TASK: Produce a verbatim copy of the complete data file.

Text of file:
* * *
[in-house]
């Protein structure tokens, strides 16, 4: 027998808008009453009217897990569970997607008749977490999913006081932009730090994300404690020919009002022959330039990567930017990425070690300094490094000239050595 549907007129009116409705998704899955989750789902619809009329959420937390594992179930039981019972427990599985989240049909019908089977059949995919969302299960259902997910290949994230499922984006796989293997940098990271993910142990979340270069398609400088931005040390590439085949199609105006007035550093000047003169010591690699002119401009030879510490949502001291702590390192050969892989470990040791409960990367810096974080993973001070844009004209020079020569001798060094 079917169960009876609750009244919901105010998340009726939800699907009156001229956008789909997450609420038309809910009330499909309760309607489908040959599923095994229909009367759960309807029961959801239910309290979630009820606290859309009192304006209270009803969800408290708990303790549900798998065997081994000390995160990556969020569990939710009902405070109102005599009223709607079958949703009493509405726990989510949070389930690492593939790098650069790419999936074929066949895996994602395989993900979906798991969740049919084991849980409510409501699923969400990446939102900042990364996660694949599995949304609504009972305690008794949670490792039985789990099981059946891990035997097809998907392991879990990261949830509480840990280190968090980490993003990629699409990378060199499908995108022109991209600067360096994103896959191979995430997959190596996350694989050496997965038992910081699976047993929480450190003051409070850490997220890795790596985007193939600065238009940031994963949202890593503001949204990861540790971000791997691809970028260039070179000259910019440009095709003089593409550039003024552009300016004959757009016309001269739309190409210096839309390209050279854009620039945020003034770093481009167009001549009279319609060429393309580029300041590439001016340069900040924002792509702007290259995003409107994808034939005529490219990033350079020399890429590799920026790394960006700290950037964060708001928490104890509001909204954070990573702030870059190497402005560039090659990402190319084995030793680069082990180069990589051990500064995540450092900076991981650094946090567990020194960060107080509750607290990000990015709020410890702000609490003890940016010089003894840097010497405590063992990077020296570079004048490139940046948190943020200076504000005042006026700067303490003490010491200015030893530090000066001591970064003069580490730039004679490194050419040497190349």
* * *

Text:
[in-house]
């Protein structure tokens, strides 16, 4: 027998808008009453009217897990569970997607008749977490999913006081932009730090994300404690020919009002022959330039990567930017990425070690300094490094000239050595 549907007129009116409705998704899955989750789902619809009329959420937390594992179930039981019972427990599985989240049909019908089977059949995919969302299960259902997910290949994230499922984006796989293997940098990271993910142990979340270069398609400088931005040390590439085949199609105006007035550093000047003169010591690699002119401009030879510490949502001291702590390192050969892989470990040791409960990367810096974080993973001070844009004209020079020569001798060094 079917169960009876609750009244919901105010998340009726939800699907009156001229956008789909997450609420038309809910009330499909309760309607489908040959599923095994229909009367759960309807029961959801239910309290979630009820606290859309009192304006209270009803969800408290708990303790549900798998065997081994000390995160990556969020569990939710009902405070109102005599009223709607079958949703009493509405726990989510949070389930690492593939790098650069790419999936074929066949895996994602395989993900979906798991969740049919084991849980409510409501699923969400990446939102900042990364996660694949599995949304609504009972305690008794949670490792039985789990099981059946891990035997097809998907392991879990990261949830509480840990280190968090980490993003990629699409990378060199499908995108022109991209600067360096994103896959191979995430997959190596996350694989050496997965038992910081699976047993929480450190003051409070850490997220890795790596985007193939600065238009940031994963949202890593503001949204990861540790971000791997691809970028260039070179000259910019440009095709003089593409550039003024552009300016004959757009016309001269739309190409210096839309390209050279854009620039945020003034770093481009167009001549009279319609060429393309580029300041590439001016340069900040924002792509702007290259995003409107994808034939005529490219990033350079020399890429590799920026790394960006700290950037964060708001928490104890509001909204954070990573702030870059190497402005560039090659990402190319084995030793680069082990180069990589051990500064995540450092900076991981650094946090567990020194960060107080509750607290990000990015709020410890702000609490003890940016010089003894840097010497405590063992990077020296570079004048490139940046948190943020200076504000005042006026700067303490003490010491200015030893530090000066001591970064003069580490730039004679490194050419040497190349």